Custody
Children and the Law
Child Support
Birth Certificates

Does birth mother have sold custody of child if she is not married to father but father of baby is on birth certificate and living with her in Arizona?

345

Top Answer
User Avatar
Wiki User
Answered
2010-11-19 05:07:43
2010-11-19 05:07:43

No she cant be the mother or have custody for a child she dont even own

001
๐ŸŽƒ
0
๐Ÿคจ
0
๐Ÿ˜ฎ
0
๐Ÿ˜‚
0
User Avatar

Related Questions


Even if the father's name is on the birth certificate, and is living with the mother, except in Arizona.



If the father signed the birth certificate, then the mother will have to go to family court to obtain sole custody of the child, whether or not the case will be contested.


If the father did not sign the birth certificate, then you already have sole custody.


The mother. The father have to prove paternity by a DNA test and can then get his parental rights and petition for custody, visitation and pay child support.


I have this same issue. My parents never got married. My dad's right was to see me, so he did not have legal custody of me. It varies with different families, but the father has legal custody to see you and it varies if he can have custody to have you.


If you were not married when the child arrived the legal custody lies with the mother. The father have to prove paternity in court before he can get his parental rights.


Yes, the birth certificate will not give him custody. The father have to prove paternity in court with a DNA test and he can then petition for visitation or custody. Then he can also pay child support.


Married or not. If not married, No. If married, father is assumed by law to be the father of the baby.



The mother has sole custody if the parents are not married and there are no court orders regarding custody. A father who wishes to have parental rights must have his paternity established through the court.



If a child is born out of wedlock in Georgia, the father must file a petition seeking legitimation through the courts to become the legal father. Putting a name on a birth certificate is not sufficient. In the legitimation proceeding, the court has the authority to make custody determinations. If the father has not filed for legitimation, he is a legal stranger to the child, and has no rights to custody.


if the baby his he can the birth certificate if the woman is married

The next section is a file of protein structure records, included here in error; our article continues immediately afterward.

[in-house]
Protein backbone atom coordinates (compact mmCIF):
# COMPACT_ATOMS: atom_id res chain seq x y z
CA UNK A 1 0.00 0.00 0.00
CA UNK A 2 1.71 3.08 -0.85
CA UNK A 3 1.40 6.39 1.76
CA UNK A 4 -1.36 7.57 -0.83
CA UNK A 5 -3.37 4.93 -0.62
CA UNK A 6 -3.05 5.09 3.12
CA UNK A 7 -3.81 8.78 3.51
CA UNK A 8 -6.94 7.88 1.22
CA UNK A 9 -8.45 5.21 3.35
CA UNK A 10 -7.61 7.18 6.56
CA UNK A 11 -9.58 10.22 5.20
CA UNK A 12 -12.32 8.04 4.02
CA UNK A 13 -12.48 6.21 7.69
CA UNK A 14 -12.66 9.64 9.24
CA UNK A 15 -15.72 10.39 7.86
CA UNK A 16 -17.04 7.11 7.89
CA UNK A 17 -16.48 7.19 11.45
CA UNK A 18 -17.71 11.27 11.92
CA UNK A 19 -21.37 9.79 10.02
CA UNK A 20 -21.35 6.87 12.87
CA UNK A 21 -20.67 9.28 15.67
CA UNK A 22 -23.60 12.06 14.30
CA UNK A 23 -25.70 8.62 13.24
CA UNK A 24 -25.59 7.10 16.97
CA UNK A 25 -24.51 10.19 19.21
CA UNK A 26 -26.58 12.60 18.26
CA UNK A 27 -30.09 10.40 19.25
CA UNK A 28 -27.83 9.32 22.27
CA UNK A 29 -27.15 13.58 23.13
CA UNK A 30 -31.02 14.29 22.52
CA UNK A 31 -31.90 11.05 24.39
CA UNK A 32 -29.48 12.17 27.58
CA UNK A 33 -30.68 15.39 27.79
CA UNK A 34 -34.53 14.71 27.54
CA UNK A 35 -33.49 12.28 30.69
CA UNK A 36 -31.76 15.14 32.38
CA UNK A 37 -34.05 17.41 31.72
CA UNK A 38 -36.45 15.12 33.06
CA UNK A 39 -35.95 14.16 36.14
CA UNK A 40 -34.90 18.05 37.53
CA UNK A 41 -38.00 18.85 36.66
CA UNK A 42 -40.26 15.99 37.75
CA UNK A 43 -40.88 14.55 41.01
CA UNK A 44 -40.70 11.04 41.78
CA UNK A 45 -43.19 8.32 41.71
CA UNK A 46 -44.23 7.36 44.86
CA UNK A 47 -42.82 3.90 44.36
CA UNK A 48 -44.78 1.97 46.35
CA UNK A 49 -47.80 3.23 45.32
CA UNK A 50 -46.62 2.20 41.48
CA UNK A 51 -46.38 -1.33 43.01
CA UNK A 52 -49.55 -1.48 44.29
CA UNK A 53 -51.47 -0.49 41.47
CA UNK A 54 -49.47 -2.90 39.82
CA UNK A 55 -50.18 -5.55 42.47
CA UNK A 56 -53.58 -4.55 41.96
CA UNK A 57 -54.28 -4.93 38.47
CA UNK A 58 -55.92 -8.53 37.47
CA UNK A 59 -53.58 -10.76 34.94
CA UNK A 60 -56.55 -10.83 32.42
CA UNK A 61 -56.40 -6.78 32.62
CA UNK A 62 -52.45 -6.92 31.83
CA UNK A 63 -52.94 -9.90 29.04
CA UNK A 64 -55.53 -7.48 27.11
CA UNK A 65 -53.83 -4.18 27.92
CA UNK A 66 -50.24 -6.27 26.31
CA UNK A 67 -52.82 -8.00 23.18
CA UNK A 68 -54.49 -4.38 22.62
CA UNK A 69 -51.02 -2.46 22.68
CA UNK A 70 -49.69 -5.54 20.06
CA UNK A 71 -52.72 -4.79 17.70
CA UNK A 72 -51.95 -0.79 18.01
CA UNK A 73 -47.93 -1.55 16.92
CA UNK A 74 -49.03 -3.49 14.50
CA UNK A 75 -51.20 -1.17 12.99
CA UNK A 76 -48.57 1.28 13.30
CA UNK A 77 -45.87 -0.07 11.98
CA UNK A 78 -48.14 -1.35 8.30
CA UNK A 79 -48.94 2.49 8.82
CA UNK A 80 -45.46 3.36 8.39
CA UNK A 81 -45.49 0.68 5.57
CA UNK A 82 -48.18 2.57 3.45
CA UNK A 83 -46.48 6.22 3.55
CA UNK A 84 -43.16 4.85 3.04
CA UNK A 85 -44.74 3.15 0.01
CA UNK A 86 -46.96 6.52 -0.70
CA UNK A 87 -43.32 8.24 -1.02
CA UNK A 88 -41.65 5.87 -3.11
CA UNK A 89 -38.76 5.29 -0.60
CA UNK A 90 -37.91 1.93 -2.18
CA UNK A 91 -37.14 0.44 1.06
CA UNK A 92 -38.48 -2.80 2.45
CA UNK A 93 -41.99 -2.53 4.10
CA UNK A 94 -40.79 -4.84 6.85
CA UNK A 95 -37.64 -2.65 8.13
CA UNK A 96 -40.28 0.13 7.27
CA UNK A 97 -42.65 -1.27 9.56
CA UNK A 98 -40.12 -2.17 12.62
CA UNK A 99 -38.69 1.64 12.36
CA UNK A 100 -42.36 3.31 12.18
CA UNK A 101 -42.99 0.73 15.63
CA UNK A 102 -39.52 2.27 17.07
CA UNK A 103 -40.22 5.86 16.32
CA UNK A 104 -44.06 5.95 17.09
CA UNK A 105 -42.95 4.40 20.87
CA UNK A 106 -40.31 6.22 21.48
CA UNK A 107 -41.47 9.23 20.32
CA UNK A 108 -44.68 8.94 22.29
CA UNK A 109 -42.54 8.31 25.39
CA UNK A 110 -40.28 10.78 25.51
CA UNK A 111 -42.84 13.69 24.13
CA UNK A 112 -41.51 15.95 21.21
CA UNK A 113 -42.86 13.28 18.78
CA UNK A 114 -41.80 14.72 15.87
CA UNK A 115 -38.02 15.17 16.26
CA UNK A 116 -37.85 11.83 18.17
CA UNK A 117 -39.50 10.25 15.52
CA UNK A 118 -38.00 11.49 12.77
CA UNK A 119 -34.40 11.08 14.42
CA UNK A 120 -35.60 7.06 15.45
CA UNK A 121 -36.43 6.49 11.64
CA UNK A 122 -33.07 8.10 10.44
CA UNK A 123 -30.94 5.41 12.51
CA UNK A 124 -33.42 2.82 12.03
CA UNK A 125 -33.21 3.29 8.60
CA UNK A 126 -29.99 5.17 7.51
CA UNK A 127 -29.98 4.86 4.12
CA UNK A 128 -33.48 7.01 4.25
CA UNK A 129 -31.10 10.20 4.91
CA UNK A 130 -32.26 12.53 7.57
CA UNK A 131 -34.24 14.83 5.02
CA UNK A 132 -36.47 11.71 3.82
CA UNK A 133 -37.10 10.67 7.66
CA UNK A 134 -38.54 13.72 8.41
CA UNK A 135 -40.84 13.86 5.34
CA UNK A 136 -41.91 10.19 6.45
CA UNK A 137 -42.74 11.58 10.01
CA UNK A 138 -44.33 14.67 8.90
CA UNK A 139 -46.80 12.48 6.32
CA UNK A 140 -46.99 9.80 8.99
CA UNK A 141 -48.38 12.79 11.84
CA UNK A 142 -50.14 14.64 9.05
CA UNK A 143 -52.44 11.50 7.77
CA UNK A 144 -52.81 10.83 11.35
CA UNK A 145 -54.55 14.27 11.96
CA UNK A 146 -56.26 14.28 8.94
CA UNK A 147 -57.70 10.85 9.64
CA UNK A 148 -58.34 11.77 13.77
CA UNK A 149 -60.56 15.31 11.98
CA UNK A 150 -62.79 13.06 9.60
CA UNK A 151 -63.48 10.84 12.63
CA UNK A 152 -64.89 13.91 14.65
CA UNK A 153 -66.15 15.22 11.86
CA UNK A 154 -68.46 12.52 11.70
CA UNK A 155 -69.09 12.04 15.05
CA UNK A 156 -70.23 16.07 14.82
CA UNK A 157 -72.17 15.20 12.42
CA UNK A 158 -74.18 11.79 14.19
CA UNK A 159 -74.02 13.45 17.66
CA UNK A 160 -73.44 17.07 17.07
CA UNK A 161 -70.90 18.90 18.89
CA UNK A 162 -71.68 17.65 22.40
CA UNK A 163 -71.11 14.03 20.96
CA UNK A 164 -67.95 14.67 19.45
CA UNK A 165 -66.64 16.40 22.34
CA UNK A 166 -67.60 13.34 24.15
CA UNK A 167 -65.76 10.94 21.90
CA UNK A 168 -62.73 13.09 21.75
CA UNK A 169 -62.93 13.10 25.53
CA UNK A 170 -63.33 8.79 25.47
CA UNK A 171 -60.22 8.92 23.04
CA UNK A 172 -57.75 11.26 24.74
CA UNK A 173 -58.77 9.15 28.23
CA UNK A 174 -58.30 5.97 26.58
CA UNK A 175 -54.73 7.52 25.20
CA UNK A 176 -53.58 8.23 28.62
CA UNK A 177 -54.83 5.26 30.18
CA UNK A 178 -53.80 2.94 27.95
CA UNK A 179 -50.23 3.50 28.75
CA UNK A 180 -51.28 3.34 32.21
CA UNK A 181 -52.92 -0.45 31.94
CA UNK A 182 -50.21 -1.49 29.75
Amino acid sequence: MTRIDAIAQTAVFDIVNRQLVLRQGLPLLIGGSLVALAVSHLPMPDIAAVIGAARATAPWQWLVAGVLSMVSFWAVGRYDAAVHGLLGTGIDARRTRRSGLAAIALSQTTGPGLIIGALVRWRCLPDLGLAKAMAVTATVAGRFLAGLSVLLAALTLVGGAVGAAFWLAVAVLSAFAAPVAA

The mother has legal custody from birth if never married. The father have to go to court to get his parental rights and prove paternity so he can seek visitation, custody and pay child support. The mother is in this case the one who decides what name the child will have since she is the guardian.If the custody is not with father, then after getting the custody , they may change the name.


In most states, yes. However, that does not prevent the father from re-entering the picture at any time and exercising his parental rights for custody and/or visitation in the court of jurisdiction.


No. If your mother has sole legal custody she can consent to your getting married.


No, as he has no legal rights to the child even if he sign the certificate himself. You will need to file for custody. see links below.


If you are not married the custody automatically falls on the mother and the father have to go to court to get visitation or custody. If you are married you have equal rights.


The childs' father, married or not. Your relationship to the father is irrelevent. The father is the first on a long list of family members. Create a living will if that is not acceptable.


In general the mother. The father has to petition in court for visitation and custody after he has established paternity by DNA test. Then he can also pay child support.



If the parents are married they have equal rights. If not married, the mother in general have sole custody in most states until the father have established his paternity. When he has done that by DNA test he can petition for custody and visitation in court.


The mother. The father have to apply for visitation and custody in court.



Copyright ยฉ 2020 Multiply Media, LLC. All Rights Reserved. The material on this site can not be reproduced, distributed, transmitted, cached or otherwise used, except with prior written permission of Multiply.